This is how Hillary's work-related emails were separated from her personal emails after State asked for them. It's only relevant because it makes clear that Hillary herself had no input into the selection process. She just gave the order to produce the emails requested by State. Apparently she wasn't very concerned that there would be anything embarrassing in there.This is nothing new. FBI Director James Comey said as much months ago about emails the FBI had recovered: "We found no evidence that any of the additional work-related e-mails were intentionally deleted in an effort to conceal them. Our assessment is that, like many e-mail users, Secretary Clinton periodically deleted e-mails or e-mails were purged from the system when devices were changed. Because she was not using a government account—or even a commercial account like Gmail—there was no archiving at all of her e-mails, so it is not surprising that we discovered e-mails that were not on Secretary Clinton's system in 2014, when she produced the 30,000 e-mails to the State Department."
This explains why data was removed from the PRN server after the New York Times article and after the Benghazi committee had subpoenaed Hillary's emails. It had nothing to do with anyone around Hillary Clinton. An IT guy at PRN realized one day that he'd forgotten about the retention order and went ahead and implemented it.The report makes clear that Cheryl Mills sent an email, which the PRN techie received, telling PRN about the preservation request from the Benghazi committee. The techie said he knew it meant he shouldn't disturb the Clinton server but apparently got confused and didn't realize this meant he shouldn't touch the old archives or the backups.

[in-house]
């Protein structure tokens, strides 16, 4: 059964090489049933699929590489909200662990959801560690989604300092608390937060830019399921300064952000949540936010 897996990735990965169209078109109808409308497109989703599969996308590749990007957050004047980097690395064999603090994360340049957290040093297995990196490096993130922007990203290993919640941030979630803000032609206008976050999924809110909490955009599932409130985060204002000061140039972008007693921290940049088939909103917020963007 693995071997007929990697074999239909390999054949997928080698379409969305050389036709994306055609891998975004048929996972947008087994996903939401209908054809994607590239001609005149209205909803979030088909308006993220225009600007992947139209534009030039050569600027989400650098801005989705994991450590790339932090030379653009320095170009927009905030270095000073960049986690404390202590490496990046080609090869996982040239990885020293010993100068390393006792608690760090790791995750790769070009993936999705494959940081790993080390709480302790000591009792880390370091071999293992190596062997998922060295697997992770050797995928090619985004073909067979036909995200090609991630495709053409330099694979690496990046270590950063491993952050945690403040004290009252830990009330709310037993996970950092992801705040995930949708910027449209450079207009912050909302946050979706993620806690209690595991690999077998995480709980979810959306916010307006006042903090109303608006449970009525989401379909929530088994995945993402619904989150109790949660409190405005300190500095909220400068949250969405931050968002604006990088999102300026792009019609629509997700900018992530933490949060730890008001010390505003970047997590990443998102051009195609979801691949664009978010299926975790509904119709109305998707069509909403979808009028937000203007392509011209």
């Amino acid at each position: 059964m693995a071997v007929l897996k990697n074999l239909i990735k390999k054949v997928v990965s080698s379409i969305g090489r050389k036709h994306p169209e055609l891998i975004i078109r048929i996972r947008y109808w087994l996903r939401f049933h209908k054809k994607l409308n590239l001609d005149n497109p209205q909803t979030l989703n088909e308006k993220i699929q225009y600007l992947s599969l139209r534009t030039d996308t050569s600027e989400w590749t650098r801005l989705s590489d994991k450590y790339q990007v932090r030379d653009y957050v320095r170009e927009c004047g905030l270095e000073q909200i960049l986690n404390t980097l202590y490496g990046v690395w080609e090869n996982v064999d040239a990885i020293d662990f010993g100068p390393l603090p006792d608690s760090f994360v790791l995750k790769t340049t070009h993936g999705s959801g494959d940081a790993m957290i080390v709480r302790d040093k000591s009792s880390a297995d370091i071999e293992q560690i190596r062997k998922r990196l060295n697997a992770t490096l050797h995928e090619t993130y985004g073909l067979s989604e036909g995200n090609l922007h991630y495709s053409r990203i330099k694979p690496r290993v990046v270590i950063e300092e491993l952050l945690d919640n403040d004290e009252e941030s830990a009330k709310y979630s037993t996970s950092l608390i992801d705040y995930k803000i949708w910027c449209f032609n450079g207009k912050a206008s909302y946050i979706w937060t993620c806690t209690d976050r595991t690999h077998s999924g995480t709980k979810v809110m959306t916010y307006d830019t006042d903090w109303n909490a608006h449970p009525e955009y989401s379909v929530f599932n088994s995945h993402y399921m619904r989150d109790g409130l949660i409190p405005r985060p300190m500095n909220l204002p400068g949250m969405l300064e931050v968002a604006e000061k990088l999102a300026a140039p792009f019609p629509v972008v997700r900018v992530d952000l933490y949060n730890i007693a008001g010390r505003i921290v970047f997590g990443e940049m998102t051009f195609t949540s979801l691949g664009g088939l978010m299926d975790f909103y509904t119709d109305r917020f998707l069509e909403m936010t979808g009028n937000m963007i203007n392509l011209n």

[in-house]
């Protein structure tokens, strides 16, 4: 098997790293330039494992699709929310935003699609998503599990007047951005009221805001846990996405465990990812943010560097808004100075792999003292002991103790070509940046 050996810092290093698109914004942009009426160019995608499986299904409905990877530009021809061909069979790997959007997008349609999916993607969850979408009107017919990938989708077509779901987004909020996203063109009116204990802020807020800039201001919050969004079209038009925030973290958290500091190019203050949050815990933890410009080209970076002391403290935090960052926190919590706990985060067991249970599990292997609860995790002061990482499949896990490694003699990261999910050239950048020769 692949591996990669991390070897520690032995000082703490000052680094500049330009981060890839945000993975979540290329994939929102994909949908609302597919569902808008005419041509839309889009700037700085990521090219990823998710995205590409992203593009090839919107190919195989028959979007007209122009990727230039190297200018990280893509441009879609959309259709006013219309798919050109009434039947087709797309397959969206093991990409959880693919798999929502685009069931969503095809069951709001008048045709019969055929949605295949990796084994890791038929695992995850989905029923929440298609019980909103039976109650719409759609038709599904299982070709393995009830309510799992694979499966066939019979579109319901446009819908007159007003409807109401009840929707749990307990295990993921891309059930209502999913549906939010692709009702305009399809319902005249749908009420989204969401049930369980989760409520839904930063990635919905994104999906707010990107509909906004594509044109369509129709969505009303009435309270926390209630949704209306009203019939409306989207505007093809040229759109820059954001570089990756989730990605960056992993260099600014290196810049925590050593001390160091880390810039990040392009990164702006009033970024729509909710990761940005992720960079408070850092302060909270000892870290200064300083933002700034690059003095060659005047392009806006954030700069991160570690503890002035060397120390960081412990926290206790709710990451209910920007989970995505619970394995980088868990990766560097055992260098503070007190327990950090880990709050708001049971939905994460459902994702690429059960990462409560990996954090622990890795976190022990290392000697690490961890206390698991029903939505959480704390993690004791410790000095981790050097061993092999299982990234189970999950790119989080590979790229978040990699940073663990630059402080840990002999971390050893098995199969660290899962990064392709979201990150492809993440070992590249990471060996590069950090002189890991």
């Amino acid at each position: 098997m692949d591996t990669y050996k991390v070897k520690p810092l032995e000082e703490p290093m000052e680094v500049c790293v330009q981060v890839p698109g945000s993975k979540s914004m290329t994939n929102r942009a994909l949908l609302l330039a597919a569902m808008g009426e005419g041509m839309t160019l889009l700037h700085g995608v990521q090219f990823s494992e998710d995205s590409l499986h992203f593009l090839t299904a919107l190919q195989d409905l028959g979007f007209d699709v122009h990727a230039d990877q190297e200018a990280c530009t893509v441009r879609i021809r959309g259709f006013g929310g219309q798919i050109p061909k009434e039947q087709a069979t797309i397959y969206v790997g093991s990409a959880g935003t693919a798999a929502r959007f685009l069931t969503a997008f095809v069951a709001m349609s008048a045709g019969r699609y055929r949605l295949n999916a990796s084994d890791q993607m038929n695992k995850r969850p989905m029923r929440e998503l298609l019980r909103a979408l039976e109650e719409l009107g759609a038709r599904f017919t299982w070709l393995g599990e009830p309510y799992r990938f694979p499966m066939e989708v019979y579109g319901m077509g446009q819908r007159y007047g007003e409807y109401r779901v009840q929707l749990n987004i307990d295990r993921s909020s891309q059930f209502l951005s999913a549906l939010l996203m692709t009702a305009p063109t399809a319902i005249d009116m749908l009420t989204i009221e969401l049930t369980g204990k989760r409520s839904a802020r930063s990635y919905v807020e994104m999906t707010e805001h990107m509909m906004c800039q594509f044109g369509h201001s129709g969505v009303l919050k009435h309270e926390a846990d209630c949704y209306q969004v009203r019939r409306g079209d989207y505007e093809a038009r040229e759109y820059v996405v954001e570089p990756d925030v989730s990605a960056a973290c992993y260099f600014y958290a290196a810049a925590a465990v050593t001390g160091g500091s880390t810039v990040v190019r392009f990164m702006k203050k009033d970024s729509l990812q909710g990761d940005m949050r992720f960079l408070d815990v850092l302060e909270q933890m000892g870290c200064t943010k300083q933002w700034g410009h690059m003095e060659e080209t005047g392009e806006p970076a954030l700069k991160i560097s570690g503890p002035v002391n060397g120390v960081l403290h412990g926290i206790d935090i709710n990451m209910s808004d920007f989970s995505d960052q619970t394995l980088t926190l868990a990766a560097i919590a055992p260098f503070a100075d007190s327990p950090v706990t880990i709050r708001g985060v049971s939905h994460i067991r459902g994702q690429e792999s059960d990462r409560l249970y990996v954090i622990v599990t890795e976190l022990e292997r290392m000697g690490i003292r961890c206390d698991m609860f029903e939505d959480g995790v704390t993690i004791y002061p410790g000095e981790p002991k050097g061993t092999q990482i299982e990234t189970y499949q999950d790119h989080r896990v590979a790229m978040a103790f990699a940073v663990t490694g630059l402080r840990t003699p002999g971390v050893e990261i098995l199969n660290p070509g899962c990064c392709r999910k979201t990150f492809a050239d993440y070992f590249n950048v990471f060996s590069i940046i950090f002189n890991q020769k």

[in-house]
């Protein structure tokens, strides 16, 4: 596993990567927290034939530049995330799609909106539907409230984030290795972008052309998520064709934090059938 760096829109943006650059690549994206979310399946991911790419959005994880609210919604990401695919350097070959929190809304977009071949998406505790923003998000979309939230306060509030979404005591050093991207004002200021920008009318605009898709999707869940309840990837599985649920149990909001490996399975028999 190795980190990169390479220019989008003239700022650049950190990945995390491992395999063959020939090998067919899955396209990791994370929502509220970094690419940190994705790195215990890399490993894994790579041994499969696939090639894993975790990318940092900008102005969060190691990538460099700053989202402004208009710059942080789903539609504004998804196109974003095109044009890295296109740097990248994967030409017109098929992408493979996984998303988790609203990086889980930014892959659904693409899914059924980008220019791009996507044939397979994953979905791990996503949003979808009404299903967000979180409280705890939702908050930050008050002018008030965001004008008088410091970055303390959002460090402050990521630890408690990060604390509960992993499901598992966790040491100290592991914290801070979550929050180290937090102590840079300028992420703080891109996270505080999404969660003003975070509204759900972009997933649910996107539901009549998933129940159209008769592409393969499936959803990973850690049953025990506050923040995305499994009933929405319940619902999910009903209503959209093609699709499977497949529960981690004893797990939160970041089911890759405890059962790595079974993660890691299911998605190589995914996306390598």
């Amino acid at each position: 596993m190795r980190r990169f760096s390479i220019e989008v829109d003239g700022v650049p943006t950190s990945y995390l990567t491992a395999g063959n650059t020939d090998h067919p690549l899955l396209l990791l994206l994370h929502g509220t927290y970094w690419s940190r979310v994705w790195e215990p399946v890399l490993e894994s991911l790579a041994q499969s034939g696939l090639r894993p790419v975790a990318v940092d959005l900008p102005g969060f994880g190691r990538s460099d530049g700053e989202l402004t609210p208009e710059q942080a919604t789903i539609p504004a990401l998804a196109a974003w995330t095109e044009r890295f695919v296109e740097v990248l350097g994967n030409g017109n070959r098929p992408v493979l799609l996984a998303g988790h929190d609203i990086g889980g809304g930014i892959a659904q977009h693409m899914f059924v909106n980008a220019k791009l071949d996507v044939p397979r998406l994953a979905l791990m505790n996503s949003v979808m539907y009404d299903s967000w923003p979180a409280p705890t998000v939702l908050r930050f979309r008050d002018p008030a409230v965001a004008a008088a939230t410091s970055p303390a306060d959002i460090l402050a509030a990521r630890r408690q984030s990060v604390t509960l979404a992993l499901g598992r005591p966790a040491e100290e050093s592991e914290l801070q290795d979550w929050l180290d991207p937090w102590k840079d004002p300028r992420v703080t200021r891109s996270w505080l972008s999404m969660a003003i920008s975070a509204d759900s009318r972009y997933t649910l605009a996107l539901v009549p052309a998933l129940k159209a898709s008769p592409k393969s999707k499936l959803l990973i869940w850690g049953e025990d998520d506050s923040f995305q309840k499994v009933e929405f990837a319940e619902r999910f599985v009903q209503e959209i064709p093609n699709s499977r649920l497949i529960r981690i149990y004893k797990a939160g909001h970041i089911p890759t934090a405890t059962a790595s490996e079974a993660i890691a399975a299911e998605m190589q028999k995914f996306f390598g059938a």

For some reason there are people guffawing at this, but I don't know why. The plainest reading is not that Hillary had no idea what various classification levels meant, but that she treated all classified information seriously no matter what level it was at.
I can't quite tell if the report suggests that every classified email they recovered was initiated by someone else, but it seems like it. Basically, other people sent stuff to Hillary, and she trusted that these folks knew what they were doing. She didn't initiate any email exchanges herself that included classified information.
This whole section is a description of common practices at State. Basically, most people the FBI talked to used private email accounts all the time; did their best to keep classified information out of these channels; and didn't believe that any of the emails they sent included classified information. Other classification authorities have disagreed, as we all know by now, and the entire discussion gives you a taste of how subjective the classification process is. Basically, we have lots of experienced people who disagree about whether various things really ought to be classified.
This provides an explanation for the "nonpaper" thing that got so much attention on Fox News a while back. It's nothing nefarious. It's standard jargon at the State Department for turning a classified document into an unclassified document and removing all the headers. This incident shows not negligence, but a rather strict adherence to the rules.
This section goes on for pages and pages, but this is really the only sentence you need. It could be that Hillary's email server was hacked. Anything is possible. But despite tons of forensic analysis, the FBI found no evidence of it. This doesn't mean that Hillary should have used a private server, and it doesn't mean her server used best security practices. She shouldn't have, and it didn't. Nonetheless, there's no reason to think her server was ever hacked other than "don't be an idiot, of course it was."